The journey down from 4,572 meters (15,000 feet) ended with a surprisingly gentle landing—so much so that I didn’t immediately realize I’d hit the ground and kept my knees raised for several seconds after. Consequently, I was left with the world’s most awkward photo of myself looking like a giant infant strapped to my instructor in a Babybjörn. Embarrassing photos aside, this is an experience I would recommend to any visitors. If bungee jumping seems too much, skydiving is a surprisingly less-terrifying option.

3. Tongariro Alpine Crossing


If you would rather leave your feet firmly planted on the ground, you can still enjoy amazing views from above by scaling active volcanoes on the Tongariro Alpine Crossing. The 19.4-kilometer (12-mile) trek ascends to a height of 1,886 meters (6,188 feet) up the Red Crater, past the Emerald Lakes and along the edge of Mount Ngauruhoe. The volcano is prominent in Maori tradition but also easily recognizable to Lord of the Rings fans as Mount Doom.

When I made the trek to the top of the snow-capped mountain, I was less than fully prepared. I threw together a mismatch of clothes borrowed from friends, from a worn university sweater to multicolored thermal tights. Although I looked like Rainbow Brite on laundry day, the layers provided decent protection from the elements. My old running shoes were less than ideal, though—the trek up can get pretty steep and is slippery when snow covered, so be sure to pack your hiking shoes.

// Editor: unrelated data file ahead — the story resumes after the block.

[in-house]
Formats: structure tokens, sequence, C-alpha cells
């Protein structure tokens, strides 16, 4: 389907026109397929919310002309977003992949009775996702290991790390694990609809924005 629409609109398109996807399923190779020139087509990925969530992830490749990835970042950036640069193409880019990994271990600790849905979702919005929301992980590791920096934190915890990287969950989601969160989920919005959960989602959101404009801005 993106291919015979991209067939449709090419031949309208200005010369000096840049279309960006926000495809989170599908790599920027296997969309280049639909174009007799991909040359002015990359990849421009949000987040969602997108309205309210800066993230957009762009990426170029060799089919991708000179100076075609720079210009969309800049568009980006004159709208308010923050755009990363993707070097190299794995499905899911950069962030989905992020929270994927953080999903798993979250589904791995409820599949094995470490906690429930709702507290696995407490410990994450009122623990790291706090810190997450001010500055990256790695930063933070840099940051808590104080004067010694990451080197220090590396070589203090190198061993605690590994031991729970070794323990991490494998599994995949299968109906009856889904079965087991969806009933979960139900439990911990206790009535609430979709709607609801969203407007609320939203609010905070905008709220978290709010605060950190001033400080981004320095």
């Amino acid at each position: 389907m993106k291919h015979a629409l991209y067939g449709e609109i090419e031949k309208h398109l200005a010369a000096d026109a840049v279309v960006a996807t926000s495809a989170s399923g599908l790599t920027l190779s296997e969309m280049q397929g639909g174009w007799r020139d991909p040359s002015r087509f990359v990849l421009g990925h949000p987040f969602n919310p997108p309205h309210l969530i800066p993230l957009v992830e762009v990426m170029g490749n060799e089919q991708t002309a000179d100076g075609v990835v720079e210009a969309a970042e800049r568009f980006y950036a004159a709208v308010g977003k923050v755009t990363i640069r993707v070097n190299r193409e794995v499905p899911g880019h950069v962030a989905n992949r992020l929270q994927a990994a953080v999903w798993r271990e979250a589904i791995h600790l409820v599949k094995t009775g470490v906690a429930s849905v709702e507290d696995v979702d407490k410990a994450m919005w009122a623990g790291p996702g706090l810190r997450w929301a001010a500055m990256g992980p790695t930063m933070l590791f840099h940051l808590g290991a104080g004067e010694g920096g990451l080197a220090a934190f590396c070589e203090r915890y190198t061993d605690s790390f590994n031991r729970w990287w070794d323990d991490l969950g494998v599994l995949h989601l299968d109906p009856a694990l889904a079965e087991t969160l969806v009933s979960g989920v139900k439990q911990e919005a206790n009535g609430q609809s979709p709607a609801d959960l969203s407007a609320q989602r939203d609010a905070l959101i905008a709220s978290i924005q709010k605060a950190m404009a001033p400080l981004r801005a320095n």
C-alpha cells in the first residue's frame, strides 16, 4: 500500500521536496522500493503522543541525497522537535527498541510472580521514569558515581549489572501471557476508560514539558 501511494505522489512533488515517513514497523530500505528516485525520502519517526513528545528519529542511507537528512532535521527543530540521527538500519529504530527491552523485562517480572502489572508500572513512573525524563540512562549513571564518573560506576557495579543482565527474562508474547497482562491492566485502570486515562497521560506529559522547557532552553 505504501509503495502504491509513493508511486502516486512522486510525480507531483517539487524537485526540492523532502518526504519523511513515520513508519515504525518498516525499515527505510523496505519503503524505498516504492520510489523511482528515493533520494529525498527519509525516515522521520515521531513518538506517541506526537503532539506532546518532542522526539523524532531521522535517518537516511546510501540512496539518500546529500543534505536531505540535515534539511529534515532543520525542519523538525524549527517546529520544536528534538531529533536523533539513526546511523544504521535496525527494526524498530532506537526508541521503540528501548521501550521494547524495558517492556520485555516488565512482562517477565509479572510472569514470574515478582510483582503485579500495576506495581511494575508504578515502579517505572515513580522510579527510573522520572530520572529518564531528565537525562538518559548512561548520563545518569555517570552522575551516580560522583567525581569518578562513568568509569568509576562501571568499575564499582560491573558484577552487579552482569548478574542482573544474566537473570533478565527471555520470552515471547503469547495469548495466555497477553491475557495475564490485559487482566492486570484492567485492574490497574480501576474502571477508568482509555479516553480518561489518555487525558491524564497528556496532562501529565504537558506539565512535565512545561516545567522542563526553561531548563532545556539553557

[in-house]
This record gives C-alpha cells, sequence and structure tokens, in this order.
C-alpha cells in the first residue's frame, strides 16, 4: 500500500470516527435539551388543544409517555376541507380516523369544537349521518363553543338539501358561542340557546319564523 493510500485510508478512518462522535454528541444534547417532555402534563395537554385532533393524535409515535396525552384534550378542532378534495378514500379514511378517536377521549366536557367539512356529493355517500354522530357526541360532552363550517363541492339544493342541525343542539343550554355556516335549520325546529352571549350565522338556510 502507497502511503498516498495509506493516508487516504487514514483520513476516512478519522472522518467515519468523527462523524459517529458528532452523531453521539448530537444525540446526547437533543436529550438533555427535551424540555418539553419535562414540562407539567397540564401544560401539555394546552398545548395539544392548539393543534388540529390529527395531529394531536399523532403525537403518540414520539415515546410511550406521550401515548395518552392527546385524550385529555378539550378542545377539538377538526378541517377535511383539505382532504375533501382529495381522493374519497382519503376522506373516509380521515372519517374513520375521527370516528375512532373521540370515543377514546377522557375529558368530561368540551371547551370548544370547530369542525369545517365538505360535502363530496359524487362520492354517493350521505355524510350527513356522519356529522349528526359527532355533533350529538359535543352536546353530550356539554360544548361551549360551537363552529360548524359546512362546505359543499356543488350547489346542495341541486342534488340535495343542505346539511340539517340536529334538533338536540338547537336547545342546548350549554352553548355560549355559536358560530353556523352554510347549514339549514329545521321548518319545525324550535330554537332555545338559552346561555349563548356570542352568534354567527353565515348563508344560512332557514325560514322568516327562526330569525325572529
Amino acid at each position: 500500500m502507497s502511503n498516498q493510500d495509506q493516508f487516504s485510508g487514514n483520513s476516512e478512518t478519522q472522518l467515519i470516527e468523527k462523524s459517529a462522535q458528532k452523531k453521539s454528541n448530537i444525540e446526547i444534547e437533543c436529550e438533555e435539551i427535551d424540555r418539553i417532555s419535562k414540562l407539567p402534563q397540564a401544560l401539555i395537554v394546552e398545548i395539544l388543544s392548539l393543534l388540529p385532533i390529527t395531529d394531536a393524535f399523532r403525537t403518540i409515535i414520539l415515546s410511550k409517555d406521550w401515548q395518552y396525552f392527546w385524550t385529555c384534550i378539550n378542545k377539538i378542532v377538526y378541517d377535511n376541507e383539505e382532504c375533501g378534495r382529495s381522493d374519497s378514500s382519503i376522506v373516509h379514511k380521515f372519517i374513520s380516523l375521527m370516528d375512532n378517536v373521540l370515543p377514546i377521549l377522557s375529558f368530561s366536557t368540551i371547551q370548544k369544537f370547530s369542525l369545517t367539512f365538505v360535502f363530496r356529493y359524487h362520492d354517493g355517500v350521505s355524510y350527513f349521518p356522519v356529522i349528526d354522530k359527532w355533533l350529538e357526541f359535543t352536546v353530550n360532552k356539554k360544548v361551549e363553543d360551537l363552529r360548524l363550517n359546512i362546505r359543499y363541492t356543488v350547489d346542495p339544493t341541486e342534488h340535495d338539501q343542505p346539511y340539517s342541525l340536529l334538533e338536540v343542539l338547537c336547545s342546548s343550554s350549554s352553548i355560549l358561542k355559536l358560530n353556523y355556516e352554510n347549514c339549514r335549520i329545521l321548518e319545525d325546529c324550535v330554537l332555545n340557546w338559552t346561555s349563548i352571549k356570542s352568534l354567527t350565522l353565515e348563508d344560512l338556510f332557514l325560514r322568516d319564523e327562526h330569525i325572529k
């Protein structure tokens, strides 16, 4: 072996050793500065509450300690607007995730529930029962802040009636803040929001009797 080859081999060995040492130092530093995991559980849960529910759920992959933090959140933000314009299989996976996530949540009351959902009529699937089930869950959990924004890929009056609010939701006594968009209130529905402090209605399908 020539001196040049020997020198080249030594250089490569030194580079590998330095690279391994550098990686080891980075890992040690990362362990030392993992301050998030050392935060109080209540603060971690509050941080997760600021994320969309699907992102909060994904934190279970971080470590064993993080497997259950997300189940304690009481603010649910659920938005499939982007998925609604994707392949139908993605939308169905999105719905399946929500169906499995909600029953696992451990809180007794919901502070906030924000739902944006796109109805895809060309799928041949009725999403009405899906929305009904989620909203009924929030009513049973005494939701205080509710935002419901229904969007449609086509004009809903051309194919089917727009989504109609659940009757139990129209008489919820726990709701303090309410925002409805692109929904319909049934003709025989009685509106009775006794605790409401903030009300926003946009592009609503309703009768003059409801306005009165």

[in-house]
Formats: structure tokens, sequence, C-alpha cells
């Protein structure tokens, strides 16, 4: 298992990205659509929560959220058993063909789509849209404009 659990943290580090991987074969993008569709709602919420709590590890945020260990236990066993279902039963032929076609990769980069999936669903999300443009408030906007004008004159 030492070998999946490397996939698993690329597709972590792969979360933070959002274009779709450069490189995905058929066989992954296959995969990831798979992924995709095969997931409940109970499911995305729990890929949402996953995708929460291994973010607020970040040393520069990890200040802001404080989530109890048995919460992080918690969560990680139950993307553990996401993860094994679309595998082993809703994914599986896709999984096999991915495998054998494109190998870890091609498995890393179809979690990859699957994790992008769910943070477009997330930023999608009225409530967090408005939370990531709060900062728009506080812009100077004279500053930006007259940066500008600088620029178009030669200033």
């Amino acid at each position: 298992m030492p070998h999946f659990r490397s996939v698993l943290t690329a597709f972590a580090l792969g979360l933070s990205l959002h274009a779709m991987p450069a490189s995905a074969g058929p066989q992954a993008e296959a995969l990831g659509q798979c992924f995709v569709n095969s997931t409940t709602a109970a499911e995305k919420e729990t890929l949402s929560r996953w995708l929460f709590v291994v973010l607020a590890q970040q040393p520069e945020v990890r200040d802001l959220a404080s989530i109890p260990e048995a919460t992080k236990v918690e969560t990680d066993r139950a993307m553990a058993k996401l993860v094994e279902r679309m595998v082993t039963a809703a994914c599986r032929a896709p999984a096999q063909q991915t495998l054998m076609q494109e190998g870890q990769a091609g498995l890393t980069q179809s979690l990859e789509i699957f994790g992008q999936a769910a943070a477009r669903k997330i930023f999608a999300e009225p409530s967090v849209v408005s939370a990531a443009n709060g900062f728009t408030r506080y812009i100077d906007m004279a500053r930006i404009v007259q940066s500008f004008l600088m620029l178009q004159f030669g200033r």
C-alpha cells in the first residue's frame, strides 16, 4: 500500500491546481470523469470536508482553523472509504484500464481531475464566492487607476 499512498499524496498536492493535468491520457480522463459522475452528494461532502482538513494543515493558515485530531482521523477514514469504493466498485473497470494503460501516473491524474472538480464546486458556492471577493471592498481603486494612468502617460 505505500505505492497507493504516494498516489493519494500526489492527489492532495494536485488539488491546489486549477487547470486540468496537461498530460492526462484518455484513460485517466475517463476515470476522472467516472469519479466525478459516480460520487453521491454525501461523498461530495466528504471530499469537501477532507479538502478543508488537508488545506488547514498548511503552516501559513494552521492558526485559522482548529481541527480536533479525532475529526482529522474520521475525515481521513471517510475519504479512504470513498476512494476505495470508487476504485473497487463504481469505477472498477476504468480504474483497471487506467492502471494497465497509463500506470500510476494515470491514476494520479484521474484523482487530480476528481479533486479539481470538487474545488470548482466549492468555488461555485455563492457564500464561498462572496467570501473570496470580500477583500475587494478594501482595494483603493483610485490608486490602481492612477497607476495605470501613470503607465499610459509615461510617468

Although I heaved the whole way up, reaching the top of the Red Crater was well worth the effort. The crimson walls contrasted sharply with the white snow and blue sky and led down to the Emerald Lakes, which were small pools of a brilliant turquoise. The surrounding view was dreamlike, with swirling mists and a sea of clouds blanketing the world below the summit. In a country filled with beautiful landscapes, the view from the top of Mount Tongariro is still my favorite. If you’ve ever wanted to climb to the top of a volcano—or even if you haven’t—you will not be disappointed by this hike.